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Timeline of GNU/Linux and Unix

Jorn Barger October 2002 (updated Nov2002)

[youngsters]

21yo Linus in 1991 [pic source]
31yo Ritchie, 29yo Thompson, and 2yo PDP-11 in 1972 [pic source]


timeline

1941: 09Sep: Dennis Ritchie born in Mt Vernon, NY
1943: 04Feb: Ken Thompson born in New Orleans [bio]
1944: Andrew S Tanenbaum born in White Plains, NY 1949: US DoJ sues Western Electric and AT&T for antitrust violations [cite]
1953: 16Mar: Richard Matthew Stallman born in NYC [bio]
1956: AT&T forbidden to market computer products [mjb3]

1956: Backus invents Fortran at IBM [history]
1957: development of ALGOL begins
1958: McCarthy invents LISP at MIT [memoir]
1960: Ken Olsen's DEC ships 1st of 53 PDP-1s [tech] [manuals-pdf]
1961: MIT's Compatible Timesharing System demonstrated on IBM 709 [cite]
1961: MIT buys a $120k PDP-1 [info] [specs]

1962: Nov: Licklider proposes Project MAC (Multiple Access Computers) [cite]
1963: CPL (Combined/Cambridge Programming Language) designed but never implemented [def]
1964: George Radin designs PL/I (Programming Language #1) at IBM [cite] [faq]
1964? 11yo Stallman reads IBM 7094 manual [bio]
1964: 'Munching Squares' demo on PDP-1 [info]

no-date: Project MAC spins off Multics project to create timesharing os 'Multics' (Multiplexed Information and Computing Service) [fansite] [review]

1964: Aug: Multics team chooses costly GE-645 (over IBM) for its memory-paging [cite]

1964: 11Oct: earliest suggestion of pipes [memo]
1965: Bell joins GE and MIT in Multics project
1965: Multics team chooses to optimise around PL/I language [cite]
1966: Thompson finishes at Berkeley, joins Bell on Multics project
1967: Martin Richards creates BCPL (Bootstrap/Basic CPL), 1st 'hello world' demo [info] [overview] [manual]

like later B and C: "Programs consist of a sequence of global declarations and function (procedure) declarations. Procedures can be nested..." [cite] (less insistent on semicolons; lone datatype is 'word')

1967: Ritchie finishes Harvard, joins Bell Labs
1967: DEC releases $110k PDP-10 [info] with os TOPS-10 [info] MIT substitutes os ITS (Incompatible Timesharing System). PDP-10 memory limited to 1Mb? [cite]

no-date: Linus's parents meet at protest rally
no-date: Thompson creates language 'Bon' (for wife Bonnie), unrelated to later 'B' except possibly the name [cite]

no-date: Canaday ports BCPL to Multics and GECOS [cite]
1968: Thompson begins writing for 4yo $72k PDP-7 w/8kb of 18-bit words, using GE-635 cross-assembler [cite] (to run Space Travel game: specs)

no-date: Multics can support only 3 users (not 1000) [cite]
1969: Multics design-document reaches unwieldy 3000 pages [extracts]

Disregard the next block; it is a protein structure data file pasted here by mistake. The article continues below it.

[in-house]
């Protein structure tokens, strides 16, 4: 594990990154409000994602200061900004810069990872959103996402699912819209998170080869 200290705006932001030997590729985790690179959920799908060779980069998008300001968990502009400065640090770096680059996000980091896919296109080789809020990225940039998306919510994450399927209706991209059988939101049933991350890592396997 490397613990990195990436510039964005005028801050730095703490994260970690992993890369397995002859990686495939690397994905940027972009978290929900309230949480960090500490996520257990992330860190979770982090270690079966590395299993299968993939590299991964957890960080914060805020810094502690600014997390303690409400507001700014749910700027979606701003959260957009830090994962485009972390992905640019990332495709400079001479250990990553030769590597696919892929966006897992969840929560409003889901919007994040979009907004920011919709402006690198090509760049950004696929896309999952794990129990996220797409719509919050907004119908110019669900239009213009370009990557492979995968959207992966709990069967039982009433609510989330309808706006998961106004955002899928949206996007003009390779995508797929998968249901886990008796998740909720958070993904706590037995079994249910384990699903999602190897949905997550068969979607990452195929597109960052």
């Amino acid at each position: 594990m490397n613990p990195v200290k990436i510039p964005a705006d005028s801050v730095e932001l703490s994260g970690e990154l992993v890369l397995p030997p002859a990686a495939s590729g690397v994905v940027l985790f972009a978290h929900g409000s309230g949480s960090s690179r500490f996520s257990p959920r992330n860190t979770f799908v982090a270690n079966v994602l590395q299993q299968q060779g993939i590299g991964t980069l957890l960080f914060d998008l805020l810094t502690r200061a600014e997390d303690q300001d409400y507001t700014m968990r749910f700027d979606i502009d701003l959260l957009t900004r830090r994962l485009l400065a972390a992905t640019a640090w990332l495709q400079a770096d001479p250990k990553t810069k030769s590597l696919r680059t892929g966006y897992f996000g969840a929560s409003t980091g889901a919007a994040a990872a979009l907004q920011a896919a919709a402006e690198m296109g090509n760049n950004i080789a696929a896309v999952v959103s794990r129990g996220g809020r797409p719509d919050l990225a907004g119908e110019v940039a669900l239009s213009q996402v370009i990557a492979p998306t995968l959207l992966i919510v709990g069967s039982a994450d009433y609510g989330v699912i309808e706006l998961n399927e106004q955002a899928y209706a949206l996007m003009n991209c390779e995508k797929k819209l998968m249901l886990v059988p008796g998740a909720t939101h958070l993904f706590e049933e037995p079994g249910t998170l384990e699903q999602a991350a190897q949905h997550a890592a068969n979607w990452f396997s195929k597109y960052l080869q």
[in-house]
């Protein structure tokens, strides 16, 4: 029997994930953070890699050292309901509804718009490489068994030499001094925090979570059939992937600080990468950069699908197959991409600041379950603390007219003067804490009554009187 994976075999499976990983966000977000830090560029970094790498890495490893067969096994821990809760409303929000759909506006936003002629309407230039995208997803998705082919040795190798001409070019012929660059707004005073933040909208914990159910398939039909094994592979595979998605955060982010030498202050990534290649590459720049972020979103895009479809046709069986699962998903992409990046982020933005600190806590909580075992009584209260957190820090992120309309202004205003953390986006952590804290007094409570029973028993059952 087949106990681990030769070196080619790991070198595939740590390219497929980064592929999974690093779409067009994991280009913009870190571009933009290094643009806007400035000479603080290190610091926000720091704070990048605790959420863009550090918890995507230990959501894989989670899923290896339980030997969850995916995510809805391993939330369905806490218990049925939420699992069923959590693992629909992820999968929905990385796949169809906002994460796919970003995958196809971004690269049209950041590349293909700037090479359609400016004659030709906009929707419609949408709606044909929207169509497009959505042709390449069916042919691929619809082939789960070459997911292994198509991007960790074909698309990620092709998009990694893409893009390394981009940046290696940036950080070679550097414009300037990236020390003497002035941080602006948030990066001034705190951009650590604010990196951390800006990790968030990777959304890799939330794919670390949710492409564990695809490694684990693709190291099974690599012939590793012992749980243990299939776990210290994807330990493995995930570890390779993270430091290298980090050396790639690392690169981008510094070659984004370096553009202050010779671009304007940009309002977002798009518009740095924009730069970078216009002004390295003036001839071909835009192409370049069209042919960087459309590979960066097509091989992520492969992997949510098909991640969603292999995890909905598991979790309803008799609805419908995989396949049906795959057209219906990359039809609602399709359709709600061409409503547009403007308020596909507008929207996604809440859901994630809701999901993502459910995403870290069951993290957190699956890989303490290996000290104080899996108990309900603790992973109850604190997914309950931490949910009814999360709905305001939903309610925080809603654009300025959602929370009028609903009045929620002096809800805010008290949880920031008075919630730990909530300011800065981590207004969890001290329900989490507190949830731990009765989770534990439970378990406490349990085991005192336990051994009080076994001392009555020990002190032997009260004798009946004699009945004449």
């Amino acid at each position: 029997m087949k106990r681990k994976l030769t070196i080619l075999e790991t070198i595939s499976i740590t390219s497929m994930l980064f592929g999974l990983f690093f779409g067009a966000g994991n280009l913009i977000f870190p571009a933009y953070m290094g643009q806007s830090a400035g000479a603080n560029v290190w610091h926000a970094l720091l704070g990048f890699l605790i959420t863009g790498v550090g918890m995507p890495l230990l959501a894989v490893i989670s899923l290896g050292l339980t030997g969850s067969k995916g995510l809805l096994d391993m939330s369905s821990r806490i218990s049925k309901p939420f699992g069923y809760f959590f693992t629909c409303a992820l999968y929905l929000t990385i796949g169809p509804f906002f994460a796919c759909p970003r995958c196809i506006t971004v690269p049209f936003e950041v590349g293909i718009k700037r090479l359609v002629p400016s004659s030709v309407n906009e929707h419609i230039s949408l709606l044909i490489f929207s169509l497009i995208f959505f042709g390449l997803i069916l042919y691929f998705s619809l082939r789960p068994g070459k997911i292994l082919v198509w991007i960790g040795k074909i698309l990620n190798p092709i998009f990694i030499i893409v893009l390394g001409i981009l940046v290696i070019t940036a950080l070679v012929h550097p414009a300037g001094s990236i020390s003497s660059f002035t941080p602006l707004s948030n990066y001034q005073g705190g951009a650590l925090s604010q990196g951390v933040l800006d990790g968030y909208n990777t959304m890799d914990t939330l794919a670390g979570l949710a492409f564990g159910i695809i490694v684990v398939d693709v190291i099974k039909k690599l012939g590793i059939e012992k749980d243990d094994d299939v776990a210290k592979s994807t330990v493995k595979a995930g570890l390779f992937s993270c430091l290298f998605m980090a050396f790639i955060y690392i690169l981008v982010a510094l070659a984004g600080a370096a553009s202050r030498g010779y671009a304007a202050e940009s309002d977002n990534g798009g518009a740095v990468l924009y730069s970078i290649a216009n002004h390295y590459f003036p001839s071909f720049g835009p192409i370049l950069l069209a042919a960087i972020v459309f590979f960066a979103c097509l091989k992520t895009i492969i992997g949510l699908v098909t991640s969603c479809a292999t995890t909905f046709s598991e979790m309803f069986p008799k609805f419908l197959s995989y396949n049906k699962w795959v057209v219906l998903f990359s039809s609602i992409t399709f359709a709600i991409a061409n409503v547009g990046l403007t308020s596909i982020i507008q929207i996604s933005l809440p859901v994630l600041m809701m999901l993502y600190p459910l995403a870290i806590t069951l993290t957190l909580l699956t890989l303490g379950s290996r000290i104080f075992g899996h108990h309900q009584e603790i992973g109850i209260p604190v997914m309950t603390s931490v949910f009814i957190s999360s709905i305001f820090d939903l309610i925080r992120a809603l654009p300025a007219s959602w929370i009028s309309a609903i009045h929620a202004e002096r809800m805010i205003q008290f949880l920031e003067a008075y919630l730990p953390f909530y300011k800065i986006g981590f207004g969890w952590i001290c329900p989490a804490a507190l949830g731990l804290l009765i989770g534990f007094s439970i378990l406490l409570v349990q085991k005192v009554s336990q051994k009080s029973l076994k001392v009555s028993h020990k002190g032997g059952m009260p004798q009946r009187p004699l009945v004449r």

1969: Apr: Bell withdraws from Multics; Thompson starts pondering new os [cite]
1969: ARPAnet

1969: 28Dec: Linus Benedict Torvalds born in Helsinki, Finland (named for both Linus Pauling and Linus Van Pelt in the comic 'Peanuts') father Nils (Nicke) a lefty radio-reporter; mother Anna (Mikke); Swedish is 1st language; parents divorced early, father went to Russia [FAQ] [family]

1969: Thompson writes 1st Unix on PDP-7 in one month [info] based on Multics [interview] [comparison] [pix] one week each for original kernel, shell, editor, and assembler [cite] (assembler saves to 'a.out')

original process-table allowed only one process each for two terminals, swapped from RAM to disk; each new process had to overwrite the shell (and its memories), leaving only a bootstrap-loader; I/O already redirectable (w/standard files 0 and 1) [cite] adding 'fork' and 'exec' extended this process-table with minimal new code

1970: Kernighan suggests name 'UNICS' (Uniplexed Information & Computing Service) [cite]

1970: Thompson writes B language (as easier than Fortran; 'BCPL squeezed into 8kb'; single-pass; one datatype; de-referencing via '*'; output interpreted) [overview] [manual]

DEC announces PDP-11 [fansite] (will sell 250k)

1970: May: Bell orders $65k PDP-11/20 w/24kb RAM and 500k disk [tech] (max RAM 56kb; byte- not word- oriented) original justification was text-processing

1970: Sep? PDP-11 arrives but no disk until December [cite]

1971: Jan-Mar: Unix rewritten for PDP-11/20 (os uses 16k, files limited to 64kb due to PDP-11 wordsize of 16 bits) adds pathnames [cite]

1971: rethinking of B language to handle byte-orientation and (promised) floating-points will lead to C [cite] Ritchie starts writing 'NB' (new B)

1971: mid: PDP-11 shared with 3 patent-typists
1971: Stallman starts hacking ITS at MIT [cite]
1971: 03Nov: Unix version 1 written in B [cite] [manual pdf] (60+ commands) kernel is 10k lines [cite]

1972: 07Jan: Thompson's B manual [etext]
1972: Ritchie creates C language [cite] [history][FAQ] [early compiler code]

1972: 15Mar? Ritchie's notes for Unix talk [etext]